Nagarahavu movie cast: Vishnuvardhan, Ramya, Rajesh Vivek, Diganth
Nagarahavu movie director: Kodi Ramakrishna
Popular Tollywood director Kodi Ramakrishna’s 2009 film, Arundhati was a massive hit. It had a powerful female protagonist, impressive star cast, performance, music and above all the film had a story which kept the audience on edge of their seat.
- Varun Gandhi Under Attack Over Defence Deals: Here’s How
- This Diwali, Let Blind Students Brighten Up your Homes With Candles & Diyas
- CBI Files Supplementary Chargesheet In Sheena Bora Murder Case
- Soha Ali Khan And Vir Das Starrer 31st October Audience Reaction
- Sahara Chief Subrata Roy’s Parole Extended Till November 28
- Simple Tips To Secure Your Debit Card From Fraudsters
- New Zealand & India Team Being Welcomed In Chandigarh
- Mumbai Call Centre Scam: All You Need To Know
- Jammu Kashmir Chief Minister Mehbooba Mufti Appeals To Police: Here’s What She Said
- Shocker From Ahmedabad: Find Out What Happened
- Bigg Boss 10 Day 3 Review: Celebs Fail To Do Well in First Task
- Airtel Offers 10GB Data At Rs 259 For New 4G Smartphone Users
- Aamir Khan Starrer Dangal’s Trailer Launched: First Impressions
- TMC Supporters Attack BJP Leader Babul Supriyo
- Sri Lankan Navy Apprehends 20 Indian Fishermen
Seven years later, Ramakrishna has tried to recreate the success of Arundhati with his Kannada debut, Nagarahavu. And he has made sure to reuse all the ingredients of blockbuster Arundhati in his Kannada venture. A dynamic and powerful female character: Check. Interesting visual graphics: Check. Historical backstory: Check. Aghoras: Check. Deafening back ground music: Check. But I can’t say whether director forgot or he simply undermined the most important and vital ingredient for a decent film, a good story.
Nagarahavu film makes no sense at all. The film opens with a mythological story of all gods collectively creating a powerful kalasha or golden pot that will defend gods from the demons during an eclipse of the sun. According to the legend, gods lose their power and become vulnerable to attacks from demons during an eclipse. Thus, the golden pot comes into being.
Of course, the one who is the possession of the Kalasha will become omnipotent. However, it is not easy. The Shivaya family has been for generations defending the Kalasha from the armies of demons.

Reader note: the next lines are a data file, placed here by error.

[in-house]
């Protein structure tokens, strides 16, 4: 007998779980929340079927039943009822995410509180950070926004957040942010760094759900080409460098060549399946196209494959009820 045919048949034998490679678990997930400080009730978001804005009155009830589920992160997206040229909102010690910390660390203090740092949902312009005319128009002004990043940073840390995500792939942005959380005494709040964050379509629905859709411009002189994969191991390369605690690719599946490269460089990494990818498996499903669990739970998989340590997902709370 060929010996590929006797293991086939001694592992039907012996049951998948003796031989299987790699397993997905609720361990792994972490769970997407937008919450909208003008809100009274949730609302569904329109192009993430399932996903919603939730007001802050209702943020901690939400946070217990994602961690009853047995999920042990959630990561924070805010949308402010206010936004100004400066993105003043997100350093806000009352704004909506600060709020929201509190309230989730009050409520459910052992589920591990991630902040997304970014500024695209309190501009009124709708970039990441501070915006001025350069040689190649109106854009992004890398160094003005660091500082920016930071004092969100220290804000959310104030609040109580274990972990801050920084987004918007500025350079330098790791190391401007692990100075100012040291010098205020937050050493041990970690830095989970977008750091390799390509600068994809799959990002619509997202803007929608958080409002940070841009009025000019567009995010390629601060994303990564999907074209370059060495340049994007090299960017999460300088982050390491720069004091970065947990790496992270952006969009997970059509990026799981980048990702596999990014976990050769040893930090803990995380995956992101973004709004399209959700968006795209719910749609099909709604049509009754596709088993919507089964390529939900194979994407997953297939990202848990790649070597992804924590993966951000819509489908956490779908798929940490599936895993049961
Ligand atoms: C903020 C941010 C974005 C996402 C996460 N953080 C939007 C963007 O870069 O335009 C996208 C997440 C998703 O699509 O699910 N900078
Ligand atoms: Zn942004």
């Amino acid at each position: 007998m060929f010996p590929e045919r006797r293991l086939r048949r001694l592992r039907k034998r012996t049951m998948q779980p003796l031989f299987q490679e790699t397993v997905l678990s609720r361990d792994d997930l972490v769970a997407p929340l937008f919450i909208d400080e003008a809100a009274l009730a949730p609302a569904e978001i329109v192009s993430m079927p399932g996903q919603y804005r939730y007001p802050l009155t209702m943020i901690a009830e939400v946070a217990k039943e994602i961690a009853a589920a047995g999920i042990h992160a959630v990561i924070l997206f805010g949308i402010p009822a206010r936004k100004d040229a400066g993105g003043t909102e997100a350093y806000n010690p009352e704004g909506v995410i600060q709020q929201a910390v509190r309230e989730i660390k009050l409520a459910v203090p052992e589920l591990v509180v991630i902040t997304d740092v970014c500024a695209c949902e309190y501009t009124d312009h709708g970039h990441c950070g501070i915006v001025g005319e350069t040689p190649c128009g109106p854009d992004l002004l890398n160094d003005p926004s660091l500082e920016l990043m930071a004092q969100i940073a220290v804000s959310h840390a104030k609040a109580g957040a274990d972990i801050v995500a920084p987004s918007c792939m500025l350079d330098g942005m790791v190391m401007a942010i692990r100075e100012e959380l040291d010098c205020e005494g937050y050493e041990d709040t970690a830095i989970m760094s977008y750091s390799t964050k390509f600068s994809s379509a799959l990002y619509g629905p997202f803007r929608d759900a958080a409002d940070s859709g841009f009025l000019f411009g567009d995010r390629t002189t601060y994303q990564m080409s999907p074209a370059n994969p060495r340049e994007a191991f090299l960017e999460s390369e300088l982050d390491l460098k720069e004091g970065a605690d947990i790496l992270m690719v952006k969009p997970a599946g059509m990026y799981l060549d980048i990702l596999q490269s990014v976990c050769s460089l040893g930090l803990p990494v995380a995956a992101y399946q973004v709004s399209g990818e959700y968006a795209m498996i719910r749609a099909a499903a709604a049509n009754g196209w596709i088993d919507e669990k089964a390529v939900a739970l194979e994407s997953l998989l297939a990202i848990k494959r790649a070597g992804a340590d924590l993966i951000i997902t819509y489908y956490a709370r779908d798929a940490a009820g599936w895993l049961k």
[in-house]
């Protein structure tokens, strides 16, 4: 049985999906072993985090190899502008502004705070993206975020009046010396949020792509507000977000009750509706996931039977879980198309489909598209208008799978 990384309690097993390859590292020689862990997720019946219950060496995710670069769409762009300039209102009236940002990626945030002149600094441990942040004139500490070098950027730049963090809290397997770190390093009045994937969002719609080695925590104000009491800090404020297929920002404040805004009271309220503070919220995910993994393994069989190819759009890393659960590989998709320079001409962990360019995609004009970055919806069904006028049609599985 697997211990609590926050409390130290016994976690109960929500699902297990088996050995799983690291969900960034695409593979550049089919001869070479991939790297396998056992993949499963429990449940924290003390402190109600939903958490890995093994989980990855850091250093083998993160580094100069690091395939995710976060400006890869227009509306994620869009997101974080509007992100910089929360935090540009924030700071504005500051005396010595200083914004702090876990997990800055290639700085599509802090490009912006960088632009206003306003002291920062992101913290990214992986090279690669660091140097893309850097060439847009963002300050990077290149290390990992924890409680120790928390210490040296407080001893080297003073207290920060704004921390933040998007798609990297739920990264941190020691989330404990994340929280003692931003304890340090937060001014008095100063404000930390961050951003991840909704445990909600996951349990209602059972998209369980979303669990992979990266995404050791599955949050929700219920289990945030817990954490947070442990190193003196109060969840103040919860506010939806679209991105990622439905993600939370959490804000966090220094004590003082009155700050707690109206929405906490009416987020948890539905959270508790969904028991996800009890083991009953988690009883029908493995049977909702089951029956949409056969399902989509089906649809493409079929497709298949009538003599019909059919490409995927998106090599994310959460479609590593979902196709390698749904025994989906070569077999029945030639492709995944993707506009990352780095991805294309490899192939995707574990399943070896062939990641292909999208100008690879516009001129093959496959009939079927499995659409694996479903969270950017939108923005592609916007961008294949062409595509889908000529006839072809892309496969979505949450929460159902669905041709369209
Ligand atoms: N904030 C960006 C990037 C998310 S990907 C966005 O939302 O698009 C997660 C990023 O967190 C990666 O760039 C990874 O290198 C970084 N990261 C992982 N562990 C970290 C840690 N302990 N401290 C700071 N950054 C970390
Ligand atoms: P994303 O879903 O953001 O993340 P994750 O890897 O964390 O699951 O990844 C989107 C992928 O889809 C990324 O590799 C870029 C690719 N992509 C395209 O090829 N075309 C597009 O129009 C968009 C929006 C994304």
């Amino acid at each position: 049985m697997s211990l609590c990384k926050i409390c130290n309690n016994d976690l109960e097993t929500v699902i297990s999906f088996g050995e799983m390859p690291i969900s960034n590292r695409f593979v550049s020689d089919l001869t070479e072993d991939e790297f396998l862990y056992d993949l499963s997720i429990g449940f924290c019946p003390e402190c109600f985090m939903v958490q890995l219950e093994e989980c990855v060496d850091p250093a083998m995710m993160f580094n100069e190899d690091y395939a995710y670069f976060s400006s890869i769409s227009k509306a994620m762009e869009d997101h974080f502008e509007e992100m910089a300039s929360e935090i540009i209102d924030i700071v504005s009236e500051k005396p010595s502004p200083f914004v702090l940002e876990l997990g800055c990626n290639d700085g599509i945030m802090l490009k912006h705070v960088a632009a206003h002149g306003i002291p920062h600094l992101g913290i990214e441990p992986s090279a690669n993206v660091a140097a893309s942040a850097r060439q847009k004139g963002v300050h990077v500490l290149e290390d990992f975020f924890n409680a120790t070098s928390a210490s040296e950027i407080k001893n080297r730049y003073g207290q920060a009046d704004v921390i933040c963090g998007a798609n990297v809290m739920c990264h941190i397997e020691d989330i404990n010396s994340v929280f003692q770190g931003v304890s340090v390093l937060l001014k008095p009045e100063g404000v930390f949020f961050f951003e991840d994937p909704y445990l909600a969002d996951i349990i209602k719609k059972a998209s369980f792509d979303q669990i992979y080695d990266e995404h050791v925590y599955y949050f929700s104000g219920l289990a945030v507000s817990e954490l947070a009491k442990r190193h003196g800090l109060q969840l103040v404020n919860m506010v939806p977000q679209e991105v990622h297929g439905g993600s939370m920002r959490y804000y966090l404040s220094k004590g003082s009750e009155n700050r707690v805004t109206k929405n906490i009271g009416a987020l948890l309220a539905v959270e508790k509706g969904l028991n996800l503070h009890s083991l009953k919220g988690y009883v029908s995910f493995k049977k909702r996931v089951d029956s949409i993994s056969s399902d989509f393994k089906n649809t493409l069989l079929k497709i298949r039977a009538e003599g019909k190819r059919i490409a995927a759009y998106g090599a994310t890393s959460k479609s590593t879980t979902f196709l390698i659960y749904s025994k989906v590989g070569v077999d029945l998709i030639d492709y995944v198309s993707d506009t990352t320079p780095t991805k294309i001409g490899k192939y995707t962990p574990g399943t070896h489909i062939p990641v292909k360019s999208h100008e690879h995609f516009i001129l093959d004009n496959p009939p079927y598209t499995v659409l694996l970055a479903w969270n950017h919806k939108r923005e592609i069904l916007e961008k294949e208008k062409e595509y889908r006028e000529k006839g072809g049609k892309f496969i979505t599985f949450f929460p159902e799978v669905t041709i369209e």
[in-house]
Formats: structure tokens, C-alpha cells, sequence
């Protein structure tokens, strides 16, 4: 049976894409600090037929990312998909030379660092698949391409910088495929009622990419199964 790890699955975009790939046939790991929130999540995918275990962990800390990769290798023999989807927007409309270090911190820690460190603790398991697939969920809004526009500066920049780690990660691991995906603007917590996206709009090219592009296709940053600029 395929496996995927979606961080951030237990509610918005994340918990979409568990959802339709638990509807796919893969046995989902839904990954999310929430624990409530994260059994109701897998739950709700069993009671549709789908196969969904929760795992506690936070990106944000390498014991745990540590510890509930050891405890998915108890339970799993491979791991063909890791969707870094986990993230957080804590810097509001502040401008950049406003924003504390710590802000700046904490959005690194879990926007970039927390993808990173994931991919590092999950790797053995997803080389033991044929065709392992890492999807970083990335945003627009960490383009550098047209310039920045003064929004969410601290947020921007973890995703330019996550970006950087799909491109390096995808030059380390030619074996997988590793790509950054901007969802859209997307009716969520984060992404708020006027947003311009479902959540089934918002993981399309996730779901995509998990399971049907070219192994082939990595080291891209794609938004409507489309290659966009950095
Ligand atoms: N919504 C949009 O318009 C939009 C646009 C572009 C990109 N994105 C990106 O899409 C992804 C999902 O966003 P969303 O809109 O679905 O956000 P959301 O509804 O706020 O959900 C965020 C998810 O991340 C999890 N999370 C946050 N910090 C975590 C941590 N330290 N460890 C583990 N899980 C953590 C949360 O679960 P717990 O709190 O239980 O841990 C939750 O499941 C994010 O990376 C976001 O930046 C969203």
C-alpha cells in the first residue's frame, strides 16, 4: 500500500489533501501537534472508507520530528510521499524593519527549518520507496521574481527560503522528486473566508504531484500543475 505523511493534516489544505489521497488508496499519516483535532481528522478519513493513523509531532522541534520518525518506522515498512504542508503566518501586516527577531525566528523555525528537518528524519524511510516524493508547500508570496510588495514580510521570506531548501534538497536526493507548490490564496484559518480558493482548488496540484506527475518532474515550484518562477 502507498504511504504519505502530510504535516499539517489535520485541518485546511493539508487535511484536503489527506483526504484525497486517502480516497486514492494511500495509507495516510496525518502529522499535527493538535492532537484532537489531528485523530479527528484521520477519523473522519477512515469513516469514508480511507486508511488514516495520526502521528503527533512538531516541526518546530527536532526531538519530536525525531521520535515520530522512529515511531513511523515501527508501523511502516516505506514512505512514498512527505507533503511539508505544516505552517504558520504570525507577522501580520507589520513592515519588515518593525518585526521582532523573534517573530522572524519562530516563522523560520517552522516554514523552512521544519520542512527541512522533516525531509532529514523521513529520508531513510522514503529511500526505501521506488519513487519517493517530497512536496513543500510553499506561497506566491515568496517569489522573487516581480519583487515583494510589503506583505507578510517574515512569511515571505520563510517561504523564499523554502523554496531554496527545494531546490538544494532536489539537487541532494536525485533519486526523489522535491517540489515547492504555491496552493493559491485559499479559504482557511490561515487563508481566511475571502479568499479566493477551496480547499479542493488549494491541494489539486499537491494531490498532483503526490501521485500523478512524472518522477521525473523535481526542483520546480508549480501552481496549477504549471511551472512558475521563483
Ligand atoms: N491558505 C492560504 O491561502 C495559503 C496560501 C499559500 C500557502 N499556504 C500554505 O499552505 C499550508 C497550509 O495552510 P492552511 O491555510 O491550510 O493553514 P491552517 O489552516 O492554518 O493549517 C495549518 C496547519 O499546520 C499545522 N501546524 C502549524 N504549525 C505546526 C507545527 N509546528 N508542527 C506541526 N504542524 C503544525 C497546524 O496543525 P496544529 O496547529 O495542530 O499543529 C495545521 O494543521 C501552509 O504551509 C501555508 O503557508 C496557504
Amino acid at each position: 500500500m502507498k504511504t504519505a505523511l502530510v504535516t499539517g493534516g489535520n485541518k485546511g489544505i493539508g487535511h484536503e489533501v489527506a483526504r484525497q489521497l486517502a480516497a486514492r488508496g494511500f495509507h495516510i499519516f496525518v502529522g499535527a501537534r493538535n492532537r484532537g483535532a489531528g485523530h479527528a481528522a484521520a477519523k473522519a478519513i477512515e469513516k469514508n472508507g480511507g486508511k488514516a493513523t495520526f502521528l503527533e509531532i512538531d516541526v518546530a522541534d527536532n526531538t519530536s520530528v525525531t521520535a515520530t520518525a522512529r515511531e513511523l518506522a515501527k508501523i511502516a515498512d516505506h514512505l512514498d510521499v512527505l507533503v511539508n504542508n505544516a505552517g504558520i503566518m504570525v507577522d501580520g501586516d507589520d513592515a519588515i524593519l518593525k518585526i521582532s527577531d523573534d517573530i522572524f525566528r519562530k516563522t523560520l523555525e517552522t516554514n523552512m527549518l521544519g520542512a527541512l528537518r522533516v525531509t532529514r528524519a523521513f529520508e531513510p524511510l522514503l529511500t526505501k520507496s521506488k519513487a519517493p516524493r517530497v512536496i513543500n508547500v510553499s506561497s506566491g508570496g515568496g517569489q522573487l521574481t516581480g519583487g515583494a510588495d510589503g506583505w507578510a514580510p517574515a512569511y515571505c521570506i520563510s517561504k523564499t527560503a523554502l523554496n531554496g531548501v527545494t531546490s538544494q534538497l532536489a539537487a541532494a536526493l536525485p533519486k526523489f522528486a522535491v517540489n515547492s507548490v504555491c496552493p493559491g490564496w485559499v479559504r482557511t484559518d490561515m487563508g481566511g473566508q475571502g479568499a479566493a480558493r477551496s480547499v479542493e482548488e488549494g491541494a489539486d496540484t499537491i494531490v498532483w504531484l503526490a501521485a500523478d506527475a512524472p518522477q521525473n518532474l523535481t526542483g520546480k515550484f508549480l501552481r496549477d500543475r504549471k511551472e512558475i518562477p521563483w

But, demons they don’t give up so easily, do they? Evil Tantrik Kapali, played by Rajesh Vivek, tries to lay his hands on it despite repeatedly failing to do so for generations. Naganika played by Ramya scarifices her life trying to defend the Kalasha but not before driving a spear into the Aghora. She reincarnates to finish the job half done, while Kapali is brought back to life by some other evil saint in a visually confusing scene.
The film suffers from absurd screenplay, senseless performances, cringeworthy songs and bizarre visual effects. Ramya’s character as shape-shifting serpent adds to the despair, even a terrifying 20-foot-snake fails to thrill and excite the audience.
The filmmakers have fully relied on the popularity of Vishnuvardhan with Kannada fans for the success of the film. The film was marketed as the 201st film of the late legendary actor. Even digitally resurrected Vishnuvardhan couldn’t salvage this lousy movie.
The film has nothing to offer. Audience have to tolerate over two hours of jaded and nonsense attempt of the filmmakers to see digitally recreated Vishnuvardhan in action on the big screen.
The star cast is another cross the audience should bear. And there is nothing much to discuss about this film either. If you decide to sit this one out, good. But if you decide to watch this movie for Vishnuvardhan, not a bucket of popcorn but a few cups of strong coffee might help you get through this cinematic ordeal.